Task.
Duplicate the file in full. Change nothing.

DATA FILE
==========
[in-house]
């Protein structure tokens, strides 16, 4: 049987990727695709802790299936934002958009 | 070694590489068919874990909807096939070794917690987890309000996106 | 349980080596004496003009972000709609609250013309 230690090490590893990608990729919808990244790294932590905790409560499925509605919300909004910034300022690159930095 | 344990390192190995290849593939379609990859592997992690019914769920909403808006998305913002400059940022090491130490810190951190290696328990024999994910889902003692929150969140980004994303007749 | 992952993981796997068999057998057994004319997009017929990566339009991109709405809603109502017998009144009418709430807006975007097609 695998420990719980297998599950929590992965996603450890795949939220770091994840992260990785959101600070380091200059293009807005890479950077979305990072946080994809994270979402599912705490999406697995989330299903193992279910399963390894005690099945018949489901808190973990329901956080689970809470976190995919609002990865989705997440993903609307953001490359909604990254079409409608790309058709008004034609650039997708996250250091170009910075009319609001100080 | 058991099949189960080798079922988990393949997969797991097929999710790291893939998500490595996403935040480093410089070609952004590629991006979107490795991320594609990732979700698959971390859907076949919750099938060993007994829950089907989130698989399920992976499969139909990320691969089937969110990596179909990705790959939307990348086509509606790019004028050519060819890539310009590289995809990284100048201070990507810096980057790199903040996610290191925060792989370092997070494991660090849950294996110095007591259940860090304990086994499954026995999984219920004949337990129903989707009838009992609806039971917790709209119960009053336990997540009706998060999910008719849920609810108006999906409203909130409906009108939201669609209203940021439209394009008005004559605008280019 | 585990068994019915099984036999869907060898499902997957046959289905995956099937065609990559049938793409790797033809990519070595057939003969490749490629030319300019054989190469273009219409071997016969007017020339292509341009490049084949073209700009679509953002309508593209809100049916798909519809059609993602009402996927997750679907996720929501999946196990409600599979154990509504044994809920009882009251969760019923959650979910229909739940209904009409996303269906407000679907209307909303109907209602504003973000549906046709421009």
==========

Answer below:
[in-house]
């Protein structure tokens, strides 16, 4: 049987990727695709802790299936934002958009 | 070694590489068919874990909807096939070794917690987890309000996106 | 349980080596004496003009972000709609609250013309 230690090490590893990608990729919808990244790294932590905790409560499925509605919300909004910034300022690159930095 | 344990390192190995290849593939379609990859592997992690019914769920909403808006998305913002400059940022090491130490810190951190290696328990024999994910889902003692929150969140980004994303007749 | 992952993981796997068999057998057994004319997009017929990566339009991109709405809603109502017998009144009418709430807006975007097609 695998420990719980297998599950929590992965996603450890795949939220770091994840992260990785959101600070380091200059293009807005890479950077979305990072946080994809994270979402599912705490999406697995989330299903193992279910399963390894005690099945018949489901808190973990329901956080689970809470976190995919609002990865989705997440993903609307953001490359909604990254079409409608790309058709008004034609650039997708996250250091170009910075009319609001100080 | 058991099949189960080798079922988990393949997969797991097929999710790291893939998500490595996403935040480093410089070609952004590629991006979107490795991320594609990732979700698959971390859907076949919750099938060993007994829950089907989130698989399920992976499969139909990320691969089937969110990596179909990705790959939307990348086509509606790019004028050519060819890539310009590289995809990284100048201070990507810096980057790199903040996610290191925060792989370092997070494991660090849950294996110095007591259940860090304990086994499954026995999984219920004949337990129903989707009838009992609806039971917790709209119960009053336990997540009706998060999910008719849920609810108006999906409203909130409906009108939201669609209203940021439209394009008005004559605008280019 | 585990068994019915099984036999869907060898499902997957046959289905995956099937065609990559049938793409790797033809990519070595057939003969490749490629030319300019054989190469273009219409071997016969007017020339292509341009490049084949073209700009679509953002309508593209809100049916798909519809059609993602009402996927997750679907996720929501999946196990409600599979154990509504044994809920009882009251969760019923959650979910229909739940209904009409996303269906407000679907209307909303109907209602504003973000549906046709421009």